Hieroglyphic Being - The Disco's of Imohtep (Technicolour) - As the past couple of years has seen Jamal Moss's profile finally gaining serious traction, it only felt right that he release the album he's always threatened to make: a beautiful mess of machine funk that never overstays its welcome. Commencing with a sweeping and multi-tiered melody, Moss soon adds plenty of bass and drums to the mix while exercising a constraint that leaves the listener wanting more at the end of each track rather than getting fatigued as some of his releases are prone to embarking upon extended galactic walkabouts. Imhotep shows a side of the artist that I personally had never really encountered: one inclined to brevity, having mastered the art of the Costanza and ending every song on a high note. While others might counter that this was a neutering of such a wild and unpredictable machine magician, for me this was the full-length statement I didn't realize I had been waiting for eight years.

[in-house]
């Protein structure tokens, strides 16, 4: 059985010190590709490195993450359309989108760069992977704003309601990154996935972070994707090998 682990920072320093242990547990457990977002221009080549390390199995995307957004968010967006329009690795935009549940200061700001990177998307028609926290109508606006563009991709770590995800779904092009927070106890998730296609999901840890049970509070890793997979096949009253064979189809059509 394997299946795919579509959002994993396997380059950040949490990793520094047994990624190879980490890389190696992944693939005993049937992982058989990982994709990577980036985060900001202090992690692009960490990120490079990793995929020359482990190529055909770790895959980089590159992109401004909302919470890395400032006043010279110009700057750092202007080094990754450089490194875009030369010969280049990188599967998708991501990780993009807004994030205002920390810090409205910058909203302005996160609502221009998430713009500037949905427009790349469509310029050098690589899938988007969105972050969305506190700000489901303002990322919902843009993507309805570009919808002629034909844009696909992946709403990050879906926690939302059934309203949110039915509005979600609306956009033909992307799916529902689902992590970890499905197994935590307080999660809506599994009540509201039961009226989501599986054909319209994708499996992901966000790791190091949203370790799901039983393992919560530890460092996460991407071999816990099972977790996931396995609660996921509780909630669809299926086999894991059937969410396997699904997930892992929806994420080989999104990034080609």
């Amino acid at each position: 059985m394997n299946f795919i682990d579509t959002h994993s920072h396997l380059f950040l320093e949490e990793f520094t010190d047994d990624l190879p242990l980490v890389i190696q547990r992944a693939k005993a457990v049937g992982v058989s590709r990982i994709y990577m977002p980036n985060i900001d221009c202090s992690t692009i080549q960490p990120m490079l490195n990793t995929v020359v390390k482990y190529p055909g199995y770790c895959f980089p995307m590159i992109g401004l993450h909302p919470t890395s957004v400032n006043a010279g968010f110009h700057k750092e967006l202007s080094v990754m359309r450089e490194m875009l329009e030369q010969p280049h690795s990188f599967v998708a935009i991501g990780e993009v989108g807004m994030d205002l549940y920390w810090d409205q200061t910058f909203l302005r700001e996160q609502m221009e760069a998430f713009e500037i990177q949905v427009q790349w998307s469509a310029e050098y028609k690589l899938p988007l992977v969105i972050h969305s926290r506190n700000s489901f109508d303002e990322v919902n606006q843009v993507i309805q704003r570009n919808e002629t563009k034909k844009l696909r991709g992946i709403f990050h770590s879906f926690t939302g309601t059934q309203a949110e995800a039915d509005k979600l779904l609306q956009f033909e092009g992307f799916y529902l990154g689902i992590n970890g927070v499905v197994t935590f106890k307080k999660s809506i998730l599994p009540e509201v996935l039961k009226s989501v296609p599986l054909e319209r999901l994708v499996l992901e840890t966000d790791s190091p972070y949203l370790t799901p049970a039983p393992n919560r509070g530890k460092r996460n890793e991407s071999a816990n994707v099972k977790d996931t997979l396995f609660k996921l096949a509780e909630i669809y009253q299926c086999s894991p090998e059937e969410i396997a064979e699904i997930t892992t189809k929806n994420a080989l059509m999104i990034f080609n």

Lorenzo Senni - Rave Voyeur (Warp) - For an artist who has restricted himself to a single keyboard and genre to reach new extremes of emotional minimalism over the course of two riveting albums, Rave Voyeur shows Senni rediscovering the pure joy inherent in commercial trance music. By drawing upon the sonic maximalism of PC Music and the en vogue rhythmic patterns of dancehall, Senni managed to engineer thirty pulse-pounding minutes of Dionysian bliss that is endlessly shifting in mode and style while maintaining a perma-smile of a surface. While rave fetishism is really a trend that needs to die in 2017 so that we may cease to stop looking backward, Senni seemed to go from being a solo piano player to the conductor of a rave symphony, borrowing liberally from the past while updating his sound for the present. If his past two albums saw Senni engaging in nostalgia as a means to aesthetic innovation, he's now seemingly become consumed by that very spirit of the movement he was once a student of, no longer bound by any academic sense of restraint and instead free to indulge his own emotionality.